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I'm looking for a module that will remove any HTML tags from a string that are not found in a whitelist.

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3  
it should also remove all attributes not whitelisted... consider <img src="heh.png" onload="(function(){/* do bad stuff */}());" /> –  Dagg Nabbit Aug 17 '10 at 1:21
    
.. and also the useless empty tags and maybe consecutive br tags –  ducu Jan 8 '11 at 14:38

9 Answers 9

up vote 33 down vote accepted

Here's a simple solution using BeautifulSoup:

from BeautifulSoup import BeautifulSoup

VALID_TAGS = ['strong', 'em', 'p', 'ul', 'li', 'br']

def sanitize_html(value):

    soup = BeautifulSoup(value)

    for tag in soup.findAll(True):
        if tag.name not in VALID_TAGS:
            tag.hidden = True

    return soup.renderContents()

If you want to remove the contents of the invalid tags as well, substitute tag.extract() for tag.hidden.

You might also look into using lxml and Tidy.

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Thanks, I didn't need this ATM, but knew I would need to find something like this in the future. –  jfar Mar 30 '09 at 23:37
1  
The import statement should probably be from BeautifulSoup import BeautifulSoup. –  Nikhil Chelliah May 30 '09 at 21:21
7  
You may also want to limit the use of attributes. To do so, just add this to the solution above: valid_attrs = 'href src'.split() for ...: ... tag.attrs = [(attr, val) for attr, val in tag.attrs if attr in valid_attrs] hth –  Gerald Senarclens de Grancy Aug 3 '09 at 20:46
6  
This is not safe! See the answer by Chris Dost: stackoverflow.com/questions/699468/… –  Thomas Sep 10 '10 at 11:33

Use lxml.html.clean! It's VERY easy!

from lxml.html.clean import clean_html
print clean_html(html)

Suppose the following html:

html = '''\
<html>
 <head>
   <script type="text/javascript" src="evil-site"></script>
   <link rel="alternate" type="text/rss" src="evil-rss">
   <style>
     body {background-image: url(javascript:do_evil)};
     div {color: expression(evil)};
   </style>
 </head>
 <body onload="evil_function()">
    <!-- I am interpreted for EVIL! -->
   <a href="javascript:evil_function()">a link</a>
   <a href="#" onclick="evil_function()">another link</a>
   <p onclick="evil_function()">a paragraph</p>
   <div style="display: none">secret EVIL!</div>
   <object> of EVIL! </object>
   <iframe src="evil-site"></iframe>
   <form action="evil-site">
     Password: <input type="password" name="password">
   </form>
   <blink>annoying EVIL!</blink>
   <a href="evil-site">spam spam SPAM!</a>
   <image src="evil!">
 </body>
</html>'''

The results...

<html>
  <body>
    <div>
      <style>/* deleted */</style>
      <a href="">a link</a>
      <a href="#">another link</a>
      <p>a paragraph</p>
      <div>secret EVIL!</div>
      of EVIL!
      Password:
      annoying EVIL!
      <a href="evil-site">spam spam SPAM!</a>
      <img src="evil!">
    </div>
  </body>
</html>

You can customize the elements you want to clean and whatnot.

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See the docstring for lxml.html.clean.clean() method. It has plenty of options! –  Denilson Sá Jul 17 '10 at 13:39
2  
Note that this uses a blacklist approach to filter out evil bits, rather than whitelist, but only a whitelisting approach can guarantee safety. –  Søren Løvborg Nov 26 '11 at 21:10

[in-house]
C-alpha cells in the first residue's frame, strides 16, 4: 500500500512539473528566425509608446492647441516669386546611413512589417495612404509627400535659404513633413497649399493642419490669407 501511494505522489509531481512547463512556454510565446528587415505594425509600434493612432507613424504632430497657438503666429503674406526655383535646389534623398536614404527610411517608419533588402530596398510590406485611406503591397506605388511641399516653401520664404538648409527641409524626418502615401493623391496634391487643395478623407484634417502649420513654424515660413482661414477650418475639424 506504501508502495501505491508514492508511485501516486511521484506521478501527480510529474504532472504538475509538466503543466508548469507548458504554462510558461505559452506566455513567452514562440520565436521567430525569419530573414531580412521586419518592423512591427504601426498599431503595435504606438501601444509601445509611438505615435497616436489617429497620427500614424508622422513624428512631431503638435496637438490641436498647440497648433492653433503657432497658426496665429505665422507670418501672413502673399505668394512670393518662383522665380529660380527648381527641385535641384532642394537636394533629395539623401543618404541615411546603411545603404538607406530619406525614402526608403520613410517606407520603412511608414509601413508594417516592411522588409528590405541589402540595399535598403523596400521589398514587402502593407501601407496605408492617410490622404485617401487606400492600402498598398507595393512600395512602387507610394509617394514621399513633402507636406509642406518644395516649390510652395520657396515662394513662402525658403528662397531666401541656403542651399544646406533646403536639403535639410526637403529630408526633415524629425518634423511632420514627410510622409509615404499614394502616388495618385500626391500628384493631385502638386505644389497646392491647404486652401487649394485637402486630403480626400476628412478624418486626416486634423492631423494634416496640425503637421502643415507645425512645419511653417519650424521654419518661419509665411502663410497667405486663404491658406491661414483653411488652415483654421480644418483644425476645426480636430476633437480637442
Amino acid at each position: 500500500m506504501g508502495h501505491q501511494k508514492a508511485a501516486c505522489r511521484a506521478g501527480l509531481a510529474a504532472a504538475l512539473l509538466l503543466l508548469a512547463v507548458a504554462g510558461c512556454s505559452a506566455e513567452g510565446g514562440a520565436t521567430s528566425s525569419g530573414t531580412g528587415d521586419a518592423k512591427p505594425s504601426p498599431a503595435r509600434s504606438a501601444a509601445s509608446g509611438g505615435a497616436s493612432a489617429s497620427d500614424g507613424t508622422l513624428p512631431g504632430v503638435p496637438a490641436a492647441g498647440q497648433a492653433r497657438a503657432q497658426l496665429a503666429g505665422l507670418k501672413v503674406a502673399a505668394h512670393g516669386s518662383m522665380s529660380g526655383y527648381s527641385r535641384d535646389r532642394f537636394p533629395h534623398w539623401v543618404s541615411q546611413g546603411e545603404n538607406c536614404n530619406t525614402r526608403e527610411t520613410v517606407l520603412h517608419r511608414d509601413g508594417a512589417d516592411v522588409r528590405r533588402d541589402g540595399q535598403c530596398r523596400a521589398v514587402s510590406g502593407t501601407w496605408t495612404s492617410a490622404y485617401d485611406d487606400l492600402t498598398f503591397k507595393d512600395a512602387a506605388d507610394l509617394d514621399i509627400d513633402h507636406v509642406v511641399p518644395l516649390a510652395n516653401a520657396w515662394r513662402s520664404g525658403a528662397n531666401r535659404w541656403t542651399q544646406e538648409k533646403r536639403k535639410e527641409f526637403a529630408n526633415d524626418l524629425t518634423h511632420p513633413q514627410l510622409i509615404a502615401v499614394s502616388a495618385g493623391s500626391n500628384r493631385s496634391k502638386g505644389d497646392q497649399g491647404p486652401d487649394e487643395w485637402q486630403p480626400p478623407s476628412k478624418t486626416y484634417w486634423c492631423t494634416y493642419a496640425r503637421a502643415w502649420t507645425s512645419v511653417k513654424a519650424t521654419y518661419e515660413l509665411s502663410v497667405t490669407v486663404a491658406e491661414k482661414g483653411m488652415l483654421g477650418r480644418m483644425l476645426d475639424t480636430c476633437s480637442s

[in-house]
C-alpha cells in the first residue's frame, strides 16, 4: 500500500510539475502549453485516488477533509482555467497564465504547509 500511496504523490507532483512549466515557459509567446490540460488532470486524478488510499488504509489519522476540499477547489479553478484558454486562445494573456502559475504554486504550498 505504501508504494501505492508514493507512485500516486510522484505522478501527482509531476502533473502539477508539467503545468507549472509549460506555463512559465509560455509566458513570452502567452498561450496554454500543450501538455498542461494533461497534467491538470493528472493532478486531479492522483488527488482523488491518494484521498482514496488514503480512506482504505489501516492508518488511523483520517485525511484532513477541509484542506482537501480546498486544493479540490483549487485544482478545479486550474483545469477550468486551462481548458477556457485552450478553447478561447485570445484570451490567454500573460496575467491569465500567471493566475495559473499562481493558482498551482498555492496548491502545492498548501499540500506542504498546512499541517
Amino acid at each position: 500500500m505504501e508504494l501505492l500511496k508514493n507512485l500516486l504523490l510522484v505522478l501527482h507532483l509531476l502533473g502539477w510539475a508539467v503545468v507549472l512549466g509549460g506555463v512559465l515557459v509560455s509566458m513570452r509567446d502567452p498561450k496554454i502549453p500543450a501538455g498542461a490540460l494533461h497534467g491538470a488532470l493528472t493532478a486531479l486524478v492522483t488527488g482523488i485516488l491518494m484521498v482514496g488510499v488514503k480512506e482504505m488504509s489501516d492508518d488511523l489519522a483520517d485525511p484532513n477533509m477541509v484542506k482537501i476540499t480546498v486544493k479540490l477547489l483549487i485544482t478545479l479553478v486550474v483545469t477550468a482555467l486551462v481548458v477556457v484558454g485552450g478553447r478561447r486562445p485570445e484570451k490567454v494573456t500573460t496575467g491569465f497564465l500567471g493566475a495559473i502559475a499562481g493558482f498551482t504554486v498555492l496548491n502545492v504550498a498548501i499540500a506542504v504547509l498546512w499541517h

1  
@SørenLøvborg: The Cleaner also supports a whitelist, using allow_tags. –  Martijn Pieters Oct 29 '12 at 18:35

The above solutions via Beautiful Soup will not work. You might be able to hack something with Beautiful Soup above and beyond them, because Beautiful Soup provides access to the parse tree. In a while, I think I'll try to solve the problem properly, but it's a week-long project or so, and I don't have a free week soon.

Just to be specific, not only will Beautiful Soup throw exceptions for some parsing errors which the above code doesn't catch; but also, there are plenty of very real XSS vulnerabilities that aren't caught, like:

<<script>script> alert("Haha, I hacked your page."); </</script>script>

Probably the best thing that you can do is instead to strip out the < element as &lt;, to prohibit all HTML, and then use a restricted subset like Markdown to render formatting properly. In particular, you can also go back and re-introduce common bits of HTML with a regex. Here's what the process looks like, roughly:

_lt_     = re.compile('<')
_tc_ = '~(lt)~'   # or whatever, so long as markdown doesn't mangle it.     
_ok_ = re.compile(_tc_ + '(/?(?:u|b|i|em|strong|sup|sub|p|br|q|blockquote|code))>', re.I)
_sqrt_ = re.compile(_tc_ + 'sqrt>', re.I)     #just to give an example of extending
_endsqrt_ = re.compile(_tc_ + '/sqrt>', re.I) #html syntax with your own elements.
_tcre_ = re.compile(_tc_)

def sanitize(text):
    text = _lt_.sub(_tc_, text)
    text = markdown(text)
    text = _ok_.sub(r'<\1>', text)
    text = _sqrt_.sub(r'&radic;<span style="text-decoration:overline;">', text)
    text = _endsqrt_.sub(r'</span>', text)
    return _tcre_.sub('&lt;', text)

I haven't tested that code yet, so there may be bugs. But you see the general idea: you have to blacklist all HTML in general before you whitelist the ok stuff.

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1  
if you're trying this first do: import re from markdown import markdown if you don't have markdown you can try easy_install –  Luke Stanley Jan 4 '10 at 18:14

Here is what i use in my own project. The acceptable_elements/attributes come from feedparser and BeautifulSoup does the work.

from BeautifulSoup import BeautifulSoup

acceptable_elements = ['a', 'abbr', 'acronym', 'address', 'area', 'b', 'big',
      'blockquote', 'br', 'button', 'caption', 'center', 'cite', 'code', 'col',
      'colgroup', 'dd', 'del', 'dfn', 'dir', 'div', 'dl', 'dt', 'em',
      'font', 'h1', 'h2', 'h3', 'h4', 'h5', 'h6', 'hr', 'i', 'img', 
      'ins', 'kbd', 'label', 'legend', 'li', 'map', 'menu', 'ol', 
      'p', 'pre', 'q', 's', 'samp', 'small', 'span', 'strike',
      'strong', 'sub', 'sup', 'table', 'tbody', 'td', 'tfoot', 'th',
      'thead', 'tr', 'tt', 'u', 'ul', 'var']

acceptable_attributes = ['abbr', 'accept', 'accept-charset', 'accesskey',
  'action', 'align', 'alt', 'axis', 'border', 'cellpadding', 'cellspacing',
  'char', 'charoff', 'charset', 'checked', 'cite', 'clear', 'cols',
  'colspan', 'color', 'compact', 'coords', 'datetime', 'dir', 
  'enctype', 'for', 'headers', 'height', 'href', 'hreflang', 'hspace',
  'id', 'ismap', 'label', 'lang', 'longdesc', 'maxlength', 'method',
  'multiple', 'name', 'nohref', 'noshade', 'nowrap', 'prompt', 
  'rel', 'rev', 'rows', 'rowspan', 'rules', 'scope', 'shape', 'size',
  'span', 'src', 'start', 'summary', 'tabindex', 'target', 'title', 'type',
  'usemap', 'valign', 'value', 'vspace', 'width']

def clean_html( fragment ):
    while True:
        soup = BeautifulSoup( fragment )
        removed = False        
        for tag in soup.findAll(True): # find all tags
            if tag.name not in acceptable_elements:
                tag.extract() # remove the bad ones
                removed = True